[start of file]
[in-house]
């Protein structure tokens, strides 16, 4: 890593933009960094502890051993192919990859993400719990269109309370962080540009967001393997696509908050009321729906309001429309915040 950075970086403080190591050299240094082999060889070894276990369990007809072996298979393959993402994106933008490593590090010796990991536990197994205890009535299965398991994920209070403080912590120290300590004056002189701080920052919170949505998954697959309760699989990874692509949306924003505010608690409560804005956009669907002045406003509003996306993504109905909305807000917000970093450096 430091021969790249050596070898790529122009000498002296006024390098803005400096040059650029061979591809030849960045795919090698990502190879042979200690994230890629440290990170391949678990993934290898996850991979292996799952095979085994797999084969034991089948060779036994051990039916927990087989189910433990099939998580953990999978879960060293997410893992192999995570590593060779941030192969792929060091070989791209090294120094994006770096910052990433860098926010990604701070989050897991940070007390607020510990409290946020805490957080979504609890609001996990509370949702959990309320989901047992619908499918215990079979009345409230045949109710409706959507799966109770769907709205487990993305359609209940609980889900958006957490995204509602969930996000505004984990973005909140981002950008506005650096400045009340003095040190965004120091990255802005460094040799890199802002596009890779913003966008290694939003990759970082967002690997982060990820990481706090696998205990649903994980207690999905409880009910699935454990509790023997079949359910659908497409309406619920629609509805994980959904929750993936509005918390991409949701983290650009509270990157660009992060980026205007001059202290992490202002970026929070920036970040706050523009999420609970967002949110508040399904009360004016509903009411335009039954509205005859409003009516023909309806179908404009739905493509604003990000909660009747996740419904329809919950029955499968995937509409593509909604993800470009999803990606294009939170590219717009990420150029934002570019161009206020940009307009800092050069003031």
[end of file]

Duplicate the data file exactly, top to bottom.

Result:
[in-house]
């Protein structure tokens, strides 16, 4: 890593933009960094502890051993192919990859993400719990269109309370962080540009967001393997696509908050009321729906309001429309915040 950075970086403080190591050299240094082999060889070894276990369990007809072996298979393959993402994106933008490593590090010796990991536990197994205890009535299965398991994920209070403080912590120290300590004056002189701080920052919170949505998954697959309760699989990874692509949306924003505010608690409560804005956009669907002045406003509003996306993504109905909305807000917000970093450096 430091021969790249050596070898790529122009000498002296006024390098803005400096040059650029061979591809030849960045795919090698990502190879042979200690994230890629440290990170391949678990993934290898996850991979292996799952095979085994797999084969034991089948060779036994051990039916927990087989189910433990099939998580953990999978879960060293997410893992192999995570590593060779941030192969792929060091070989791209090294120094994006770096910052990433860098926010990604701070989050897991940070007390607020510990409290946020805490957080979504609890609001996990509370949702959990309320989901047992619908499918215990079979009345409230045949109710409706959507799966109770769907709205487990993305359609209940609980889900958006957490995204509602969930996000505004984990973005909140981002950008506005650096400045009340003095040190965004120091990255802005460094040799890199802002596009890779913003966008290694939003990759970082967002690997982060990820990481706090696998205990649903994980207690999905409880009910699935454990509790023997079949359910659908497409309406619920629609509805994980959904929750993936509005918390991409949701983290650009509270990157660009992060980026205007001059202290992490202002970026929070920036970040706050523009999420609970967002949110508040399904009360004016509903009411335009039954509205005859409003009516023909309806179908404009739905493509604003990000909660009747996740419904329809919950029955499968995937509409593509909604993800470009999803990606294009939170590219717009990420150029934002570019161009206020940009307009800092050069003031």